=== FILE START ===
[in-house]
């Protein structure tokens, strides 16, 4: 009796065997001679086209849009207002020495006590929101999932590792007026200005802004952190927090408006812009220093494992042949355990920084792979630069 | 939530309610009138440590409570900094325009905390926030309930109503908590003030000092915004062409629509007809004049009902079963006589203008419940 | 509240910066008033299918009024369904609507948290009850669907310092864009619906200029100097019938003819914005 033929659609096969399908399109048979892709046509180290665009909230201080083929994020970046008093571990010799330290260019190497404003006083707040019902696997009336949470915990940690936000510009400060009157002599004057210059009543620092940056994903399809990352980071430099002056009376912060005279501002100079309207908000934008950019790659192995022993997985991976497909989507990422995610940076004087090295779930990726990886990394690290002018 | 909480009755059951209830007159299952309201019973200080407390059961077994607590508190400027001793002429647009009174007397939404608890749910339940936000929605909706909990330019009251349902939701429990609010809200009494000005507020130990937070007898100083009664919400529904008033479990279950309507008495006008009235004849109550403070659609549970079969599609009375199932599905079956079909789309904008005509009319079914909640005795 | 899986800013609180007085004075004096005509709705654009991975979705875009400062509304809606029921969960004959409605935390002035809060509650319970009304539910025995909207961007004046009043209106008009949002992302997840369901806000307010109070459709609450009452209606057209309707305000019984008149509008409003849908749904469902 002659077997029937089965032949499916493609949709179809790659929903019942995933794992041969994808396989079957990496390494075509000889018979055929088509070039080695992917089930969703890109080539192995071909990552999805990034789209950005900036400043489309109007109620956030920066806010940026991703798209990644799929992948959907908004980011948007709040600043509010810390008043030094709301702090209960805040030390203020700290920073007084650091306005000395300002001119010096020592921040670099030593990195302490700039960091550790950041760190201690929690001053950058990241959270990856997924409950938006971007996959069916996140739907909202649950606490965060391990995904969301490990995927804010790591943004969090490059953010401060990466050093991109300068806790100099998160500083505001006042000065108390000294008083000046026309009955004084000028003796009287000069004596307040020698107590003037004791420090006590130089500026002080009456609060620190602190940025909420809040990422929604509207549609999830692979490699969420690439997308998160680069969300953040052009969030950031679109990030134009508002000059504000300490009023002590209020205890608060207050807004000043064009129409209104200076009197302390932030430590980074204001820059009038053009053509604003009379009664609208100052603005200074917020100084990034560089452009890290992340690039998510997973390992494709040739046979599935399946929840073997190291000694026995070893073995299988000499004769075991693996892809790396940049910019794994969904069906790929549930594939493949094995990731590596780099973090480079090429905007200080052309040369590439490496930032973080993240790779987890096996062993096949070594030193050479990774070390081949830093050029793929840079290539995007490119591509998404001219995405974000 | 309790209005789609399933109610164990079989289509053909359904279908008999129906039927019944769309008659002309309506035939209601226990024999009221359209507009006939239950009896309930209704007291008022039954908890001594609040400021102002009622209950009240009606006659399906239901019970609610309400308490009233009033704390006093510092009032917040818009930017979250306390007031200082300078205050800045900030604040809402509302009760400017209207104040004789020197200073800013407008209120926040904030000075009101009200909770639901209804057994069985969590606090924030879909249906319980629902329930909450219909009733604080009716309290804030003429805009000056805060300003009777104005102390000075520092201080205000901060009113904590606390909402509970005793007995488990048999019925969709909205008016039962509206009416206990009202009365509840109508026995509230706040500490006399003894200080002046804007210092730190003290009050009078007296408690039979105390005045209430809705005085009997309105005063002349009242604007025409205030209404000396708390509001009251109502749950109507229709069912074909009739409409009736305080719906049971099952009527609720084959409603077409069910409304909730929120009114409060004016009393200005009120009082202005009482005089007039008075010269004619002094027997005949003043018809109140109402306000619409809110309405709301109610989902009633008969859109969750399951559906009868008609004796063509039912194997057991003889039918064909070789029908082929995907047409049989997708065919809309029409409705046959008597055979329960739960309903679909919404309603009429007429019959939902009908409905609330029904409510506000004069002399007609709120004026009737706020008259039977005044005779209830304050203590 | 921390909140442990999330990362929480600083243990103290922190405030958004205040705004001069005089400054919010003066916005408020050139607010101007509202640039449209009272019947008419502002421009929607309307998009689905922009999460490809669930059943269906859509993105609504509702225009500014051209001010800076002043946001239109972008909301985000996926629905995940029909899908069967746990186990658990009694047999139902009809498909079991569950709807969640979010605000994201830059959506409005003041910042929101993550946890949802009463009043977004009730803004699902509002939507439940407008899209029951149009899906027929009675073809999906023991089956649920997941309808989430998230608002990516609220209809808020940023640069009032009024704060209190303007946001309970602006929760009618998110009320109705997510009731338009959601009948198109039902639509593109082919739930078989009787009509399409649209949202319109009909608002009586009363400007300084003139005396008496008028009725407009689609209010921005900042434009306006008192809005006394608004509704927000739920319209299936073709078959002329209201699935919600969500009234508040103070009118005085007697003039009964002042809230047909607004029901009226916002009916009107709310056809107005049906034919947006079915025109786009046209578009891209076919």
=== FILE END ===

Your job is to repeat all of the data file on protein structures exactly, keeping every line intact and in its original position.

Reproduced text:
[in-house]
């Protein structure tokens, strides 16, 4: 009796065997001679086209849009207002020495006590929101999932590792007026200005802004952190927090408006812009220093494992042949355990920084792979630069 | 939530309610009138440590409570900094325009905390926030309930109503908590003030000092915004062409629509007809004049009902079963006589203008419940 | 509240910066008033299918009024369904609507948290009850669907310092864009619906200029100097019938003819914005 033929659609096969399908399109048979892709046509180290665009909230201080083929994020970046008093571990010799330290260019190497404003006083707040019902696997009336949470915990940690936000510009400060009157002599004057210059009543620092940056994903399809990352980071430099002056009376912060005279501002100079309207908000934008950019790659192995022993997985991976497909989507990422995610940076004087090295779930990726990886990394690290002018 | 909480009755059951209830007159299952309201019973200080407390059961077994607590508190400027001793002429647009009174007397939404608890749910339940936000929605909706909990330019009251349902939701429990609010809200009494000005507020130990937070007898100083009664919400529904008033479990279950309507008495006008009235004849109550403070659609549970079969599609009375199932599905079956079909789309904008005509009319079914909640005795 | 899986800013609180007085004075004096005509709705654009991975979705875009400062509304809606029921969960004959409605935390002035809060509650319970009304539910025995909207961007004046009043209106008009949002992302997840369901806000307010109070459709609450009452209606057209309707305000019984008149509008409003849908749904469902 002659077997029937089965032949499916493609949709179809790659929903019942995933794992041969994808396989079957990496390494075509000889018979055929088509070039080695992917089930969703890109080539192995071909990552999805990034789209950005900036400043489309109007109620956030920066806010940026991703798209990644799929992948959907908004980011948007709040600043509010810390008043030094709301702090209960805040030390203020700290920073007084650091306005000395300002001119010096020592921040670099030593990195302490700039960091550790950041760190201690929690001053950058990241959270990856997924409950938006971007996959069916996140739907909202649950606490965060391990995904969301490990995927804010790591943004969090490059953010401060990466050093991109300068806790100099998160500083505001006042000065108390000294008083000046026309009955004084000028003796009287000069004596307040020698107590003037004791420090006590130089500026002080009456609060620190602190940025909420809040990422929604509207549609999830692979490699969420690439997308998160680069969300953040052009969030950031679109990030134009508002000059504000300490009023002590209020205890608060207050807004000043064009129409209104200076009197302390932030430590980074204001820059009038053009053509604003009379009664609208100052603005200074917020100084990034560089452009890290992340690039998510997973390992494709040739046979599935399946929840073997190291000694026995070893073995299988000499004769075991693996892809790396940049910019794994969904069906790929549930594939493949094995990731590596780099973090480079090429905007200080052309040369590439490496930032973080993240790779987890096996062993096949070594030193050479990774070390081949830093050029793929840079290539995007490119591509998404001219995405974000 | 309790209005789609399933109610164990079989289509053909359904279908008999129906039927019944769309008659002309309506035939209601226990024999009221359209507009006939239950009896309930209704007291008022039954908890001594609040400021102002009622209950009240009606006659399906239901019970609610309400308490009233009033704390006093510092009032917040818009930017979250306390007031200082300078205050800045900030604040809402509302009760400017209207104040004789020197200073800013407008209120926040904030000075009101009200909770639901209804057994069985969590606090924030879909249906319980629902329930909450219909009733604080009716309290804030003429805009000056805060300003009777104005102390000075520092201080205000901060009113904590606390909402509970005793007995488990048999019925969709909205008016039962509206009416206990009202009365509840109508026995509230706040500490006399003894200080002046804007210092730190003290009050009078007296408690039979105390005045209430809705005085009997309105005063002349009242604007025409205030209404000396708390509001009251109502749950109507229709069912074909009739409409009736305080719906049971099952009527609720084959409603077409069910409304909730929120009114409060004016009393200005009120009082202005009482005089007039008075010269004619002094027997005949003043018809109140109402306000619409809110309405709301109610989902009633008969859109969750399951559906009868008609004796063509039912194997057991003889039918064909070789029908082929995907047409049989997708065919809309029409409705046959008597055979329960739960309903679909919404309603009429007429019959939902009908409905609330029904409510506000004069002399007609709120004026009737706020008259039977005044005779209830304050203590 | 921390909140442990999330990362929480600083243990103290922190405030958004205040705004001069005089400054919010003066916005408020050139607010101007509202640039449209009272019947008419502002421009929607309307998009689905922009999460490809669930059943269906859509993105609504509702225009500014051209001010800076002043946001239109972008909301985000996926629905995940029909899908069967746990186990658990009694047999139902009809498909079991569950709807969640979010605000994201830059959506409005003041910042929101993550946890949802009463009043977004009730803004699902509002939507439940407008899209029951149009899906027929009675073809999906023991089956649920997941309808989430998230608002990516609220209809808020940023640069009032009024704060209190303007946001309970602006929760009618998110009320109705997510009731338009959601009948198109039902639509593109082919739930078989009787009509399409649209949202319109009909608002009586009363400007300084003139005396008496008028009725407009689609209010921005900042434009306006008192809005006394608004509704927000739920319209299936073709078959002329209201699935919600969500009234508040103070009118005085007697003039009964002042809230047909607004029901009226916002009916009107709310056809107005049906034919947006079915025109786009046209578009891209076919």